Our analysis of the incidence and impact of remote schooling allows us to make a third contribution, documenting the role of remote instruction in the widening of achievement gaps by race/ethnicity and by school poverty status. As displayed in Figure 1, drops in maths test scores were similar among high-poverty and low-poverty districts that did not operate remotely for the great majority of the 2020-21 school year. But, among districts that were remote for over half of the year, math-score drops in high-poverty schools were about 1.7 times the size of those in low-poverty schools.
Figure 1 Pandemic achievement effects by remote schooling and school poverty (maths)
Fourth, we demonstrate that in spite of broad trends showing patterns in the districts, students, and subjects most impacted by the pandemic, district demographics and the amount of time a district spent remotely don’t tell the whole story. The spread of the dots in Figure 2 shows that the pandemic's impact on test scores varied widely across districts. Though nearly 90% of districts experienced lower than expected achievement (the dots below the zero on the Y-axis), not all districts did. Districts serving lower achieving students, who would already be expected to have lower achievement in autumn 2021, tended to be further behind (all the dots in the bottom-left quadrant of the figure). But in some cases, districts with similar pre-pandemic achievement, enrolments, student demographics, income levels, and amounts of remote instruction in 2020-21 had quite different autumn 2021 maths results (this is also true for reading tests). District A and District B are similar on all those counts. But students in District A were about two weeks behind in maths than would have been expected from a pre-pandemic year, whereas students in District B were about 14 weeks behind. This suggests that districts wishing to accurately target students for pandemic-related academic recovery will need to carefully assess local data rather than relying on national trends to infer local recovery needs.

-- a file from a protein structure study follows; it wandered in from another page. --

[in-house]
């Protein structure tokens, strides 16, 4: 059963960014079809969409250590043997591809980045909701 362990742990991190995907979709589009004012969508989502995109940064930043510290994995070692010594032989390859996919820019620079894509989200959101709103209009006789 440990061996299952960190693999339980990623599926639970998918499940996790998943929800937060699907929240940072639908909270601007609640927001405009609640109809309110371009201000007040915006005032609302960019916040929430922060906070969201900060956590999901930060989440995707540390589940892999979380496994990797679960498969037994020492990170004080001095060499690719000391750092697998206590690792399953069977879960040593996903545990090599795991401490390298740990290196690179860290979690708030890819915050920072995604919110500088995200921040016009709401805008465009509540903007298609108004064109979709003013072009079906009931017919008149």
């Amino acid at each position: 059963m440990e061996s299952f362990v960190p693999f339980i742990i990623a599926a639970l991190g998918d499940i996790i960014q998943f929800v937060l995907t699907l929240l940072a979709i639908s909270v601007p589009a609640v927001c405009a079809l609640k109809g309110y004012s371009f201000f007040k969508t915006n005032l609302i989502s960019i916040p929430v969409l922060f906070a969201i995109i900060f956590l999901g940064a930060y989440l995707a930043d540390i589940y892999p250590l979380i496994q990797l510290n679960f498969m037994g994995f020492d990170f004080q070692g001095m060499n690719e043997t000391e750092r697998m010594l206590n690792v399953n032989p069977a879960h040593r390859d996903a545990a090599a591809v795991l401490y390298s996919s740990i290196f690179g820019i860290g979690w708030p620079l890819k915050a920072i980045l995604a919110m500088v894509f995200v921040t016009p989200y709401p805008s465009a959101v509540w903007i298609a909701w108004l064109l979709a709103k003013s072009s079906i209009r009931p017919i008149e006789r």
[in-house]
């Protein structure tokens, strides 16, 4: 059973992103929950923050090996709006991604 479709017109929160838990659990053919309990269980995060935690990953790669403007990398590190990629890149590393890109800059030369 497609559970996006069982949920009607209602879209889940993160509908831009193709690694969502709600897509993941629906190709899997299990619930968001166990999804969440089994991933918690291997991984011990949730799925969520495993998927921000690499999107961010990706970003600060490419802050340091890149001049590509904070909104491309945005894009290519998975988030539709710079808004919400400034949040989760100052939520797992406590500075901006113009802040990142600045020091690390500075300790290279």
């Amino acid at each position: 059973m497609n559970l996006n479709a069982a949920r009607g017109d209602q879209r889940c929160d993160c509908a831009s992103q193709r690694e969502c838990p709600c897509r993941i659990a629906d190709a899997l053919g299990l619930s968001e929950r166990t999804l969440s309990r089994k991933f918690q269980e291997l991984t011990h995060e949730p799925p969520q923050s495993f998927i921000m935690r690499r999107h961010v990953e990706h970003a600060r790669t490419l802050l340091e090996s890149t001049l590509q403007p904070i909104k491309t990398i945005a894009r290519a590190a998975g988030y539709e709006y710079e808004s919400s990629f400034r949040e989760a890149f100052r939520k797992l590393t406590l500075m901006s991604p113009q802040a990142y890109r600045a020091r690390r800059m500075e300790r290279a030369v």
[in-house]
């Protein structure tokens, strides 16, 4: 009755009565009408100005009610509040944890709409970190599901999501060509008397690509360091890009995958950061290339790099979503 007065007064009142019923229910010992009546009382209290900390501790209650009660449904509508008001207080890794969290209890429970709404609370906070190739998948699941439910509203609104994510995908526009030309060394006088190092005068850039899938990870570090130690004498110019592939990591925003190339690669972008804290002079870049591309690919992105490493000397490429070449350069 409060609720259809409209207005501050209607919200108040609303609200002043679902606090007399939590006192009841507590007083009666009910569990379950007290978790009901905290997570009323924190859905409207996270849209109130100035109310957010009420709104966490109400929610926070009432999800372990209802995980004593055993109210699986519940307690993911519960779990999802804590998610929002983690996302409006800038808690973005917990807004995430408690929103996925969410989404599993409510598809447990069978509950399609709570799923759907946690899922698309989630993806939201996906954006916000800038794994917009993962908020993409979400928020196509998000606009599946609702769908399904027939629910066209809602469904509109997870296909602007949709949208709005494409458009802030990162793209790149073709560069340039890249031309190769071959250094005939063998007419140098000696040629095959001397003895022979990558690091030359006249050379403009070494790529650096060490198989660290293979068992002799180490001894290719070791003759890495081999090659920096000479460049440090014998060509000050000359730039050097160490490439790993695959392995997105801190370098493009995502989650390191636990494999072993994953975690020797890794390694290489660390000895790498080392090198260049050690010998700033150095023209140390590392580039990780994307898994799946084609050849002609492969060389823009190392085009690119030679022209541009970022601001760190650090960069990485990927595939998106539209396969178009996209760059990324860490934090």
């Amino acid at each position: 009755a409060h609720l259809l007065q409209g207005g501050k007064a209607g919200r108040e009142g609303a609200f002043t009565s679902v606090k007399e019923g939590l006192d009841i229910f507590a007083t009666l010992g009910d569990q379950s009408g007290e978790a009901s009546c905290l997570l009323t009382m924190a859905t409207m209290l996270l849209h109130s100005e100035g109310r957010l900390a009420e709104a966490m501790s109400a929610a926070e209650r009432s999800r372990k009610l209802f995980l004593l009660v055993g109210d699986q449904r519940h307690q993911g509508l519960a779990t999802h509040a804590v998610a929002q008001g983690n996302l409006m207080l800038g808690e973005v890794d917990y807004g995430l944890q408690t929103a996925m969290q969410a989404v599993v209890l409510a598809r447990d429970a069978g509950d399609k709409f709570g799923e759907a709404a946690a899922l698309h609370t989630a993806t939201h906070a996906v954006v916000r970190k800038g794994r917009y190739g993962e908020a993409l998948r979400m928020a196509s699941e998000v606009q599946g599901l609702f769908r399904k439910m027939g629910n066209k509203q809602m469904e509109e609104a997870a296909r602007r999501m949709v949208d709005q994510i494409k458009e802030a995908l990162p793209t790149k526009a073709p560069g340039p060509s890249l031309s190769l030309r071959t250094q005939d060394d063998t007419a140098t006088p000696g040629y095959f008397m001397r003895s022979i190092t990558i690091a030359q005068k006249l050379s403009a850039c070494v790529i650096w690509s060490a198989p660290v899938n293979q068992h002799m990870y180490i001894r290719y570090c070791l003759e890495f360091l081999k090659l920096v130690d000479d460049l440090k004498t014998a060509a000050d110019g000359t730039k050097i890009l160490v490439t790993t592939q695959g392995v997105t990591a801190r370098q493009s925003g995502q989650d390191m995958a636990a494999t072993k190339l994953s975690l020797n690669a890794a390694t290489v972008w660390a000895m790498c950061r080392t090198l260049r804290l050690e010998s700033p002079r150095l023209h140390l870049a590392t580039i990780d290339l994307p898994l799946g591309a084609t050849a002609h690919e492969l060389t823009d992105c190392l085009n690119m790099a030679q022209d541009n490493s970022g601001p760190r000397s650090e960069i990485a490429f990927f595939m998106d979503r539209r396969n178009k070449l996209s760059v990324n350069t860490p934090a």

Figure 2 Variation in median autumn 2021 district maths achievement (grades 3–5)
Taken together, our findings support calls for urgent implementation of additional supports for students at scale, tailored to a district’s needs. Fortunately, districts have access to about $190 billion in federal aid through the Elementary and Secondary School Emergency Relief (ESSER) funds, which is roughly $3,850 per pupil. To put this sum in perspective, according to the US Census, spending per pupil in public schools was nearly $13,500 in FY 2020 (US Census Bureau 2022). Thus, the additional funding provided through ESSER (which can be obligated through September of 2024) is over 20% of average per pupil spending.2 Thus, districts have an extraordinary opportunity to invest in academic recovery interventions.
Districts are implementing a variety of strategies, including but not limited to reduced class sizes, tutoring programmes, summer learning programmes, Saturday academies, virtual learning programmes, extended school days and years, double-dose math and reading blocks (FutureEd 2022). Unfortunately, we have limited evidence on the effectiveness of many of these strategies; even those most promising for recovery, such as tutoring, may not yield effects large enough to add up to a full recovery in many districts (e.g. Lynch et al. 2022, Filges et al. 2018).